How to Plant Vegetables in May in Florida


Due to Florida's year-round tropical climate, gardeners there have the luxury of planting vegetables all year. Summer gardens, or those started in May, require warm-season crops for best results. Temperatures reach their peak at this time of year, and certain vegetables, like some types of greens, do not tolerate the heat.

Step 1

Plan your garden. Select which vegetable varieties you want to grow and whether you will be sowing seeds directly into the ground or transplanting plants already established. This will help you in planning how much space is required.

Step 2

Select a site that receives full sunlight for the majority of the day and is close to the house and a water source for your convenience.

Step 3

Choose vegetable varieties that can tolerate Florida's warm May temperatures. According to the University of Florida, varieties such as eggplant, okra, hot and sweet peppers, mustard greens, cantaloupes and watermelons flourish in hot temperatures.

Step 4

Prepare the planting site approximately two weeks before planting. Remove any grass or weeds from the area. Work 25 to 100 pounds of compost for every 100 square feet into the soil to a depth of 6 to 8 inches. Spread a 6-6-6 or 10-10-10 fertilizer over the area and work it into the soil to a depth of 1 to 2 inches.

Step 5

Create rows and mounds in the garden. Vegetables such as watermelon prefer to grow in singular mounds that are approximately 6 inches in height and 12 inches in diameter. Vegetables such as radishes and greens grow best in long rows mounded up approximately 6 inches in height and width.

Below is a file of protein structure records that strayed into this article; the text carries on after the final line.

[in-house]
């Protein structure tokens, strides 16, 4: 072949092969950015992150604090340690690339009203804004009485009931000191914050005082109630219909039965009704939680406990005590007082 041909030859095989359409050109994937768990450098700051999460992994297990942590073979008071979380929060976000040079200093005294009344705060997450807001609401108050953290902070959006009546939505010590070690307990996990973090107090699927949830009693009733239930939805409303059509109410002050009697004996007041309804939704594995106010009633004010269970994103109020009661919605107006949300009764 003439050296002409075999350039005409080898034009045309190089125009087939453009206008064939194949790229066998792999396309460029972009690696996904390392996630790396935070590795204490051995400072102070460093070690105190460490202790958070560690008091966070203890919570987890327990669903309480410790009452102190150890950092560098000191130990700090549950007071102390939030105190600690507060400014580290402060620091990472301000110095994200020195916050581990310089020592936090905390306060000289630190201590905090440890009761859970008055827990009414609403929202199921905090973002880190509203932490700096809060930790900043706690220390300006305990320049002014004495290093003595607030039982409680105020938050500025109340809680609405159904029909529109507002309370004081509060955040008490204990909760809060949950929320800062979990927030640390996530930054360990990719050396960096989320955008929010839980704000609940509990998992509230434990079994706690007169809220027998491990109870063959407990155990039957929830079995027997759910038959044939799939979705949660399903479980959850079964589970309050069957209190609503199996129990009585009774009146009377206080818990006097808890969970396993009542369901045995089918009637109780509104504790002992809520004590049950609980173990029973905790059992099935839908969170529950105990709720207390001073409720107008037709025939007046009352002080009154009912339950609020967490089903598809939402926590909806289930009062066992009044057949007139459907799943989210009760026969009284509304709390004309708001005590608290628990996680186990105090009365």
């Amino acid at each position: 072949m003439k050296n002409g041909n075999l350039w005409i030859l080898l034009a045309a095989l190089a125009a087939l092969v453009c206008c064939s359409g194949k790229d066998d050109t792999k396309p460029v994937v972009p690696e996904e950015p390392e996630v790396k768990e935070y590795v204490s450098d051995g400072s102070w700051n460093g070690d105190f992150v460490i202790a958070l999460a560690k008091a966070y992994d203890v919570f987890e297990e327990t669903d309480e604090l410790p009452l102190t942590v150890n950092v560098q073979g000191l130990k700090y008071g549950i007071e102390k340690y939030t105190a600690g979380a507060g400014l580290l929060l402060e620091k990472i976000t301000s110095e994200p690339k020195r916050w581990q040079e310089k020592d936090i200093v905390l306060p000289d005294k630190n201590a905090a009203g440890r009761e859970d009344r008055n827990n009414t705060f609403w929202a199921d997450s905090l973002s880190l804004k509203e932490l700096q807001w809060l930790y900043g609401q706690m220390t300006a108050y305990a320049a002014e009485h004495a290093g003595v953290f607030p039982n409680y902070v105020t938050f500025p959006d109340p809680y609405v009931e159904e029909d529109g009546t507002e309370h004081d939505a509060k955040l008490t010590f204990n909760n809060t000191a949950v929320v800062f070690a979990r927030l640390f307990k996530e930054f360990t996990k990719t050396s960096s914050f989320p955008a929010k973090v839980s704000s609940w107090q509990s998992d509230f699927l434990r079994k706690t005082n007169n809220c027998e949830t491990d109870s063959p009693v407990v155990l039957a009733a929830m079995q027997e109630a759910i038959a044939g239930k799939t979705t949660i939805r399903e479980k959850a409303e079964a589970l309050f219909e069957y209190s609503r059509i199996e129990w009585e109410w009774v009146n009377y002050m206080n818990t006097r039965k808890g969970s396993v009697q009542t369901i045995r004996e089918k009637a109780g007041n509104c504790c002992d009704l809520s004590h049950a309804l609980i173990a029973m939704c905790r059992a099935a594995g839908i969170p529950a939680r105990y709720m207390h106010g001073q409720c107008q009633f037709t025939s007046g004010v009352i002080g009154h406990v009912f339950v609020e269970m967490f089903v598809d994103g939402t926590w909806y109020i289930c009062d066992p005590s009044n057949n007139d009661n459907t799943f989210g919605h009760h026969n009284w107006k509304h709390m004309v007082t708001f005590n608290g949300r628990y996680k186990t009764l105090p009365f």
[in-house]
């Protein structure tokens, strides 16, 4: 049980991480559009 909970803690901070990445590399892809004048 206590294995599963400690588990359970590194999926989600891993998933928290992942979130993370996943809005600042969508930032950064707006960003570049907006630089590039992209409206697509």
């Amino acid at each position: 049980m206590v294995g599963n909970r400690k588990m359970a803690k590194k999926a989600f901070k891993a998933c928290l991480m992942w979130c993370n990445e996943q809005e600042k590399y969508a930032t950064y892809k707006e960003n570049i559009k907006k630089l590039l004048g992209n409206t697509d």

Step 6

Plant seeds into the garden at the depth and width specified on the seed package. Plant transplants up to 1 to 2 inches deeper than the depth they are growing in their containers. This will allow more roots to develop on the main stalk, creating a stronger plant.

Step 7

Mark your garden rows by labeling which plants are growing where. Buy wooden garden markers at a gardening store.

Step 8

Water your garden well after planting, making sure the water drains down into the soil deep enough to reach the plant's roots or the area beneath the seeds. Water the garden at least once per day, unless conditions in your area are rainy.

Things You'll Need

  • Rake
  • Compost
  • Fertilizer
  • Vegetable seeds
  • Vegetable plants
  • Plant markers
  • Water


  • University of Florida: Minigardening (Growing Vegetables in Containers)
  • University of Florida: Florida Vegetable Gardening Guide
Keywords: Florida May gardens, Florida summer vegetables, Florida vegetable gardens

About this Author

Joyce Starr is a freelance writer from Florida and owns a landscaping company and garden center. She has published articles about camping in Florida, lawncare, gardening and writes for a local gardening newsletter. She shares her love and knowledge of the outdoors and nature through her writing.